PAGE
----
Cite as: 521 U. S. 642 (1997)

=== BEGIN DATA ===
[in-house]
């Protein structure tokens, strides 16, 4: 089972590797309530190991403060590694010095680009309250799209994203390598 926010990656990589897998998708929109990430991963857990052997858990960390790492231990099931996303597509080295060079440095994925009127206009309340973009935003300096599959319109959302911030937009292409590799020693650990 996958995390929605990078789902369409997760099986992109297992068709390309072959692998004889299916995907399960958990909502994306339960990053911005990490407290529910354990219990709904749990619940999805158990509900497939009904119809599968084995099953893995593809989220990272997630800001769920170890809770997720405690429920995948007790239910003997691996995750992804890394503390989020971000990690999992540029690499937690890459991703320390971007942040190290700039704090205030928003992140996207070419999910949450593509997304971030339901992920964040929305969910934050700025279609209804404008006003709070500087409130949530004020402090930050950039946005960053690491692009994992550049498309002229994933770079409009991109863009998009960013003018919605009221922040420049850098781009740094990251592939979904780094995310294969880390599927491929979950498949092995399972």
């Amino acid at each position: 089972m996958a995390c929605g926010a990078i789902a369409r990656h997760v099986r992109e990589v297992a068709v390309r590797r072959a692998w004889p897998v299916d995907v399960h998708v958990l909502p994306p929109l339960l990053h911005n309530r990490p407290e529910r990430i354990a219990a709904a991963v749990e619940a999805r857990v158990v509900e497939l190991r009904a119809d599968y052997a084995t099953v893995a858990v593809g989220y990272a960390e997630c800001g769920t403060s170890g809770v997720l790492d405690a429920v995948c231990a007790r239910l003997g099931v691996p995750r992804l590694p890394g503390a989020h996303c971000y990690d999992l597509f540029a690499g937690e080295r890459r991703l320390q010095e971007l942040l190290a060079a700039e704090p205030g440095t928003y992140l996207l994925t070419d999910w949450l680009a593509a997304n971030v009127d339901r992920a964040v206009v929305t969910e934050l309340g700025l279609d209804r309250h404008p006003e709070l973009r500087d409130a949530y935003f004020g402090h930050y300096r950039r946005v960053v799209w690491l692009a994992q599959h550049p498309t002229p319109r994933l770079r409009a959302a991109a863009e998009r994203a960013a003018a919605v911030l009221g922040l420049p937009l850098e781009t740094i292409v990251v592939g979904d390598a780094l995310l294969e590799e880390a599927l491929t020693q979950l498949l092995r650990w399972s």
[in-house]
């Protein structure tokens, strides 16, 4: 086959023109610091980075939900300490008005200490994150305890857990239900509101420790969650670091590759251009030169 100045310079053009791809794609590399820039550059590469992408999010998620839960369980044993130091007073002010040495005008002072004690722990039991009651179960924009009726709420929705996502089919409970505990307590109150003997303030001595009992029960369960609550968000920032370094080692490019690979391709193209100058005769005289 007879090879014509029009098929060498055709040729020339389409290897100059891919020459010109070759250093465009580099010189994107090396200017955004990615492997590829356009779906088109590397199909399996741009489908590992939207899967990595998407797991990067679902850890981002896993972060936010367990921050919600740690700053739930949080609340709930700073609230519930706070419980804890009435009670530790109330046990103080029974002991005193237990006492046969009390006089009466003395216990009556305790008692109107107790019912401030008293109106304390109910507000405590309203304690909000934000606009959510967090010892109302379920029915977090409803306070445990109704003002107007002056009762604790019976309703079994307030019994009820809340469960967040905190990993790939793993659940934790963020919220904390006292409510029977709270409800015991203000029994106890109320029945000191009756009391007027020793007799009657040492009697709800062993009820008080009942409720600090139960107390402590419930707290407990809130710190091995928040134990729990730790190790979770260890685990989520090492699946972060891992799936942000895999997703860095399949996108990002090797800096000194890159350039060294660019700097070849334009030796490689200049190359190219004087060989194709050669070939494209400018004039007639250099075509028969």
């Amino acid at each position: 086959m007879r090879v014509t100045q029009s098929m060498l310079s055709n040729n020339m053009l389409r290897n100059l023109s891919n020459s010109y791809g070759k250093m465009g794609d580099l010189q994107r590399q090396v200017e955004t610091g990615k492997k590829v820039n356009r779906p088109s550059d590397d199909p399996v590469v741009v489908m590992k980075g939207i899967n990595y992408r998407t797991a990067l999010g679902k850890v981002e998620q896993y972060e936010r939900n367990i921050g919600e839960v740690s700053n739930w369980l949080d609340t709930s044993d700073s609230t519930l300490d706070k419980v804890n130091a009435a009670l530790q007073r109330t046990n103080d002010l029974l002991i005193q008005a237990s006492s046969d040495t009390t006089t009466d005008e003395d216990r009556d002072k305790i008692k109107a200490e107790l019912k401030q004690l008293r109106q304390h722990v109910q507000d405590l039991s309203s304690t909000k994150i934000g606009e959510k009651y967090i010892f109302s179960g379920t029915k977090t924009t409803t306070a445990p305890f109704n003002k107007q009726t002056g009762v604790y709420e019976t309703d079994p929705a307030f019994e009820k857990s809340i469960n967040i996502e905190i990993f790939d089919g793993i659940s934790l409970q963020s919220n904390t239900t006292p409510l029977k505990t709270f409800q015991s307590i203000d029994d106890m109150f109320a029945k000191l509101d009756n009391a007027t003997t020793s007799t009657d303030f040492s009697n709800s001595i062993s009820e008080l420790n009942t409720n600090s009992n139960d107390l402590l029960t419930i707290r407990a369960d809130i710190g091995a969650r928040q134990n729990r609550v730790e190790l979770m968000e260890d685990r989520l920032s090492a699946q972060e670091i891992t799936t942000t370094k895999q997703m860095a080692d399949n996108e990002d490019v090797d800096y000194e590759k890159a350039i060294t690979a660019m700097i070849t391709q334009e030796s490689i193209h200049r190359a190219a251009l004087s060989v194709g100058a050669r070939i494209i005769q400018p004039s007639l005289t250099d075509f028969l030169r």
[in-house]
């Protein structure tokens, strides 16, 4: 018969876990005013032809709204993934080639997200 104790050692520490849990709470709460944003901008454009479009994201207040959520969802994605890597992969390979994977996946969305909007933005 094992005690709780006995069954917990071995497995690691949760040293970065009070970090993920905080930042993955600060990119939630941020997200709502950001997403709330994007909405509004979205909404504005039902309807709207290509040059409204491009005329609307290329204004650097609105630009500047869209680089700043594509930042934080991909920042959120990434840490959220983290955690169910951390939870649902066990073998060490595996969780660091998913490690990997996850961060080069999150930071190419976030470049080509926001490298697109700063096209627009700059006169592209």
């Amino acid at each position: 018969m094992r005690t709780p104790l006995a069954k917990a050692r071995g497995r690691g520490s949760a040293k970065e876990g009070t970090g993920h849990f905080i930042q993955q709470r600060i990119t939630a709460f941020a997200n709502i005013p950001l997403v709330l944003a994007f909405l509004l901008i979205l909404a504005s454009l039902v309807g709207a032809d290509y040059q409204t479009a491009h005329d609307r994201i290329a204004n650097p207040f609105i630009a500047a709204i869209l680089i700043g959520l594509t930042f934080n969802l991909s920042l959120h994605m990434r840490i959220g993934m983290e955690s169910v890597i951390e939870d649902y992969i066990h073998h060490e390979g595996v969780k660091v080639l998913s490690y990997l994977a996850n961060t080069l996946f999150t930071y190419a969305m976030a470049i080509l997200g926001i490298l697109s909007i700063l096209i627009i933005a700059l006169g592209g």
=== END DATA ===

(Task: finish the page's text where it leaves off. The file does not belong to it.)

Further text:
tory authorization, Rule 14e-3(a) forbids any person to trade on the basis of material, nonpublic information that concerns a tender offer and that the person knows or should know has been acquired from an insider of the offeror or issuer, or someone working on their behalf, unless within a reasonable time before any purchase or sale such information and its source are publicly disclosed. Rule 14e-3(a) imposes a duty to disclose or abstain from trading whether or not the trader owes a fiduciary duty to respect the confidentiality of the information. In invalidating Rule 14e-3(a), the Eighth Circuit reasoned, inter alia, that § 14(e) empowers the SEC to identify and regulate "fraudulent" acts, but not to create its own definition of "fraud"; that, under Schreiber v. Burlington Northern, Inc., 472 U. S. 1, 7-8, § 10(b) interpretations guide construction of § 14(e); and that, under Chiarella, supra, at 228, a failure to disclose information can be "fraudulent" for § 10(b) purposes only when there is a duty to speak arising out of a fiduciary or similar relationship of trust and confidence. This Court need not resolve whether the SEC's § 14(e) fraud-defining authority is broader than its like authority under § 10(b), for Rule 14e-3(a), as applied to cases of this genre, qualifies under § 14(e) as a "means reasonably designed to prevent" fraudulent trading on material, nonpublic information in the tender offer context. A prophylactic measure properly encompasses more than the core activity prohibited. Under § 14(e), the SEC may prohibit acts not themselves fraudulent under the common law or § 10(b), if the prohibition is reasonably designed to prevent acts and practices that are fraudulent. See Schreiber, supra, at 11, n. 11. This Court must accord the SEC's assessment in that regard controlling weight unless it is arbitrary, capricious, or manifestly contrary to the statute. Chevron U. S. A. Inc. v. Natural Resources Defense Council, Inc., 467 U. S. 837, 844. In this case, the SEC's assessment is none of these. It is a fair assumption that trading on the basis of material, nonpublic information will often involve a breach of a duty of confidentiality to the bidder or target company or their representatives. The SEC, cognizant of proof problems that could enable sophisticated traders to escape responsibility for such trading, placed in Rule 14e-3(a) a "disclose or abstain from trading" command that does not require specific proof of a breach of fiduciary duty. Insofar as it serves to prevent the type of misappropriation charged against O'Hagan, the Rule is therefore a proper exercise of the SEC's prophylactic power under § 14(e). This Court declines to consider in the first instance O'Hagan's alternate arguments that Rule 14e-3(a)'s prohibition of pre-offer trading conflicts with § 14(e) and violates due process. The Eighth Circuit may address on remand any such argument that O'Hagan has preserved. Pp. 666-677.
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